Social Media Marketing and its influence on brand loyalty
Dr. Evangelo Damigos; PhD | Head of Digital Futures Research Desk
- Competitive Differentiation
Publication | Update: Oct 2022
As social media marketing can play a crucial role in establishing a brand and fostering long-term customer interactions, it is important for marketers to recognise the potential and the difficulties that lie ahead. Social media is an excellent tool for businesses large and small to build strong customer relationships, generate leads and achieve lasting customer loyalty and satisfaction:
· Brands that regularly engage with their customers on social media tend to have higher customer loyalty
· Brands can build strong customer relationships that set them apart from their competitors
· Brands can reinforce corporate values
· Brands can turn consumers into brand advocates
A Q2-Q3 2020 GWI survey of more than 51,000 US internet users found that about a third (34%) of US consumers follow companies they like on social media, while about a fifth (18%) follow brands they are considering buying from. They also use social media to discover fun and entertaining things to do (36%) and to pass the time (36%). The research revealed that nearly a third of Millennials use social media to research things they want to buy. According to this study of internet users aged 16-64, 20 percent of Americans and 23 percent of the global web traffic have followed or liked a brand on social media. 20 percent of respondents in the United States and 22 percent of participants of a global average said they had visited a brand's social media page, while 16 percent had used a brand's ‘share’ button. Another 13 percent said they clicked on a paid social post. And, fortunately for marketers, only 11 percent admitted to no longer following or liking a brand on social media.
Figure 1: Consumer’s brand interactions on social media. % of respondents who have done the following in 2021, March. Marketing Charts. (2021, April). 1 in 5 have followed a brand on social media in the past month. Retrieved from: https://www.marketingcharts.com/digital/social-media-116710
In the search for relevant marketing activities related to social media, companies need to find out which actions are likely to have a stronger impact and lead to an improvement in brand value and customer loyalty. The use of social media networks in the marketing industry has had a positive impact on consumer attitudes towards companies. Below are some of the key initiatives social media managers can start to increase brand loyalty and offer prospects a better insight into companies' operations, products and services:
1. Make social media engagement an integral part of the promotional campaigns
Instant win competitions, high stakes prize draws and other exciting promotional programmes should be included as vital components in a brand's marketing strategy. However, if a company runs these types of campaigns in a way that requires social media engagement, it will be amazed at how quickly this can boost online participation and maximize its social media reach and interaction. It is easy to motivate customers to share photos or videos of them enjoying a brand’s products or services, and it is a surefire way to increase brand awareness without resorting to traditional (and expensive) advertising.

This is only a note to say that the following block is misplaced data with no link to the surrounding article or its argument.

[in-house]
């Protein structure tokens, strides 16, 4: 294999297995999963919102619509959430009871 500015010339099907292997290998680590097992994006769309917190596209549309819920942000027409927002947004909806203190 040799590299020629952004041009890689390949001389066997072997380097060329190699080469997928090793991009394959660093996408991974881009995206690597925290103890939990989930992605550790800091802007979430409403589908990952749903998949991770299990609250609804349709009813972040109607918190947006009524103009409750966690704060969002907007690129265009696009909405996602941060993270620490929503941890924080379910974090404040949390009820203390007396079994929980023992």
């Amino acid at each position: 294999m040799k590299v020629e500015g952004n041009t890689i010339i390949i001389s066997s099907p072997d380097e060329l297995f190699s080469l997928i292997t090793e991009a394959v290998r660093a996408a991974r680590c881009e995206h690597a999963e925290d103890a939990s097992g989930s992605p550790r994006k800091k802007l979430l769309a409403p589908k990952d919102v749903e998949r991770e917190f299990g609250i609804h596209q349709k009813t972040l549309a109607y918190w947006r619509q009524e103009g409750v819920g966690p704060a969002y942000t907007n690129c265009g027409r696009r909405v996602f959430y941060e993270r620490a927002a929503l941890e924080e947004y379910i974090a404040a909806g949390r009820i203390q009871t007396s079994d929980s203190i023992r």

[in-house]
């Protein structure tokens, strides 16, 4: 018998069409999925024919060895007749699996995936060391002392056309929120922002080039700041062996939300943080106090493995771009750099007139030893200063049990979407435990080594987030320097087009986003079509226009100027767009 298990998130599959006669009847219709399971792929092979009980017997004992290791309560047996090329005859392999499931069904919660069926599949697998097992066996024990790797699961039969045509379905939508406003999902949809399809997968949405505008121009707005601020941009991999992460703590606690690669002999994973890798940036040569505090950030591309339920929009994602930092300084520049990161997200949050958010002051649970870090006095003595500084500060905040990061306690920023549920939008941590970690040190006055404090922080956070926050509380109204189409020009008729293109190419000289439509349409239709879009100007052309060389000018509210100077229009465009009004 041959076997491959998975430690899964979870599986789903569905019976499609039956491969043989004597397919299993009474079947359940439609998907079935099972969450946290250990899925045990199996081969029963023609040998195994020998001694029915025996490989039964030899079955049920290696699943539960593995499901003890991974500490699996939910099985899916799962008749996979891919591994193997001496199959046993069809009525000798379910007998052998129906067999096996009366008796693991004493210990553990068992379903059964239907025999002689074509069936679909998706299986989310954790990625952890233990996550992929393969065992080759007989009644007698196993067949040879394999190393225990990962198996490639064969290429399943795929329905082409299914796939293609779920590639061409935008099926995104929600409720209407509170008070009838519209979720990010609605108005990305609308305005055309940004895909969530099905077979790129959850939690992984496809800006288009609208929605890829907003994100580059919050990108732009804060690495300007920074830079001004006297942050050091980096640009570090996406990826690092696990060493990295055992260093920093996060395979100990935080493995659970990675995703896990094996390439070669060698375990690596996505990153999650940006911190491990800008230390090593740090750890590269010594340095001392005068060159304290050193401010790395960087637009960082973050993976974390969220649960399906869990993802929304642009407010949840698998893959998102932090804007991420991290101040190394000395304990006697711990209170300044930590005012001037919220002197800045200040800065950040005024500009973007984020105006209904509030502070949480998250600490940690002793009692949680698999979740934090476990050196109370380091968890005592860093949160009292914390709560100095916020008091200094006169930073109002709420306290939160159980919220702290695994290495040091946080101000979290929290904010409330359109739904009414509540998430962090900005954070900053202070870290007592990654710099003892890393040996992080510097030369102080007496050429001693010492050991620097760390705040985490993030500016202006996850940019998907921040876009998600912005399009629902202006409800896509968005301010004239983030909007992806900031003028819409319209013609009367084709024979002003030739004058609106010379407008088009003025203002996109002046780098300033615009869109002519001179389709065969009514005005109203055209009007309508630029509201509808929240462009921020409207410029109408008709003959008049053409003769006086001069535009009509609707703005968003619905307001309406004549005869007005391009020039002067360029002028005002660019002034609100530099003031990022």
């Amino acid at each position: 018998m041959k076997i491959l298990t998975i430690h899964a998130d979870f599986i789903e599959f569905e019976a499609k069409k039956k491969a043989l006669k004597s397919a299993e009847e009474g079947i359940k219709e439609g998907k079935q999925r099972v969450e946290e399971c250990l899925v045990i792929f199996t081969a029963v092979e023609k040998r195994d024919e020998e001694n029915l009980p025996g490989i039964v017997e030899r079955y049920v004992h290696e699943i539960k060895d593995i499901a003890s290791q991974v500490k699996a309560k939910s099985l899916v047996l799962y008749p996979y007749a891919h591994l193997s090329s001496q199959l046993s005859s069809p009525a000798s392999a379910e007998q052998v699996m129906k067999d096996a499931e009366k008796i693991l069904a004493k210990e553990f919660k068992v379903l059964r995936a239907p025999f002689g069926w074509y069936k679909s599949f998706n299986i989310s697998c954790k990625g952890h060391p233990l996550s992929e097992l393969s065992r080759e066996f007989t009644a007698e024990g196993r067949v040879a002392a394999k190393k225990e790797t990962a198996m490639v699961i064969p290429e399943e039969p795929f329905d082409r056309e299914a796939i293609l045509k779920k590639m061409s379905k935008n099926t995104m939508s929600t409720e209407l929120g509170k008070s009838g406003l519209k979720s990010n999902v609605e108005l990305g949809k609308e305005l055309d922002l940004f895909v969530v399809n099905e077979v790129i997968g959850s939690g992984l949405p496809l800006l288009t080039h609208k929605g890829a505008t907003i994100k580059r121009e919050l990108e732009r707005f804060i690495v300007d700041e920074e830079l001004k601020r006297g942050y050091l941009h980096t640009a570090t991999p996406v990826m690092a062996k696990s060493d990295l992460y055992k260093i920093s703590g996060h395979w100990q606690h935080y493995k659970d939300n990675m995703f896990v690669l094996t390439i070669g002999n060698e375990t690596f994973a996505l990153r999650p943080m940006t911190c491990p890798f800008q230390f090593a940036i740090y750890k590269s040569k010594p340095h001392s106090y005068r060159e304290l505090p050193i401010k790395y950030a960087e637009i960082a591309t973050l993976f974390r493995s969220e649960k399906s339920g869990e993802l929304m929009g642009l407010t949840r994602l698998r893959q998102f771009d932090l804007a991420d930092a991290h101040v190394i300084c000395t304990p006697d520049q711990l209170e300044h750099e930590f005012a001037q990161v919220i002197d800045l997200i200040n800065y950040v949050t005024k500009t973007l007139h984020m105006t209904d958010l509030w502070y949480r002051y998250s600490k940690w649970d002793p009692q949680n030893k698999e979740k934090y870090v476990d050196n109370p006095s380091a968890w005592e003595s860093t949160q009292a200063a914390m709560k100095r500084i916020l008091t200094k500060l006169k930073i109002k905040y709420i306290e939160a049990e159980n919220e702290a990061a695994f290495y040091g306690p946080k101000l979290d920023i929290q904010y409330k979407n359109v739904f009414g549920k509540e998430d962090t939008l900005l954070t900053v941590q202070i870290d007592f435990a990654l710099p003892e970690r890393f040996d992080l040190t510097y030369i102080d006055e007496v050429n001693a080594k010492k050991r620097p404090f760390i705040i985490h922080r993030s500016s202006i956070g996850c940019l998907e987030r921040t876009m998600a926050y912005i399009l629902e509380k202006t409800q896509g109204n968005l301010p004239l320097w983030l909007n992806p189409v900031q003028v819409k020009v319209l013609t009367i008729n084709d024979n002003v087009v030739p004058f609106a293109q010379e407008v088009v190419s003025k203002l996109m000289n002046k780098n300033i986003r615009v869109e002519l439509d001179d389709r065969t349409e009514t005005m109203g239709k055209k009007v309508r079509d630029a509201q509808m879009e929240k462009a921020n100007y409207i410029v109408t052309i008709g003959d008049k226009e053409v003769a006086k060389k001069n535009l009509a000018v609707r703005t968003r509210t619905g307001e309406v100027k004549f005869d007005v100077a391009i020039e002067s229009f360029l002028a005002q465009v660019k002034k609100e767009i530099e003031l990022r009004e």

2. Provide excellent service
Companies known for their ability to retain their clients for the long-term, they typically excel at delivering excellent service. Customers want a smooth experience when they have a problem or need an answer, not hurdles to overcome. Below we highlight three critical factors when it comes to building customer loyalty:
· Be proactive: This requires anticipating a customer's next request and helping them avoid problems before they arise. A company’s brand positions itself as a strategic partner, rather than a one-off problem solver, when it provides excellent customer service.
· Hire customer agents with soft skills: A well-trained support team can solve immediate problems, but agents who also provide a positive experience can help creating long-term relationships. Soft skills include empathy, relationship building and the ability to connect emotionally with customers even under stress.
· Make personal connections: Magnolia, a popular home accessories brand for defines success as much more than helping customers with billing or shipping incidents. It is about making personal connections and creating community. Agents have transitioned their level of support from ‘transactional’ to ‘experiential’, and are always actively listening to the caller’s experience.
3. Cross-channel Brand Promotions
The goal of a marketing contest, sweepstakes or giveaways should be to increase a company's reach while raising brand awareness. This requires, of course, a well-prepared plan to prevent It is a risk that may occur if the campaign will be featured in the press. For example, to run successfully a fundraising campaign, its PR team should support it and help spread the word about what it hopes to achieve. Therefore, to establish a true omnichannel campaign, it needs to promote its offer across different (if not all) marketing channels. Even if a competition is exclusively on Instagram, digital marketers should encourage participation on Facebook and Twitter. This way, consumers are directed to various social media pages and engage with the brand.
4. Become a thought leader in target market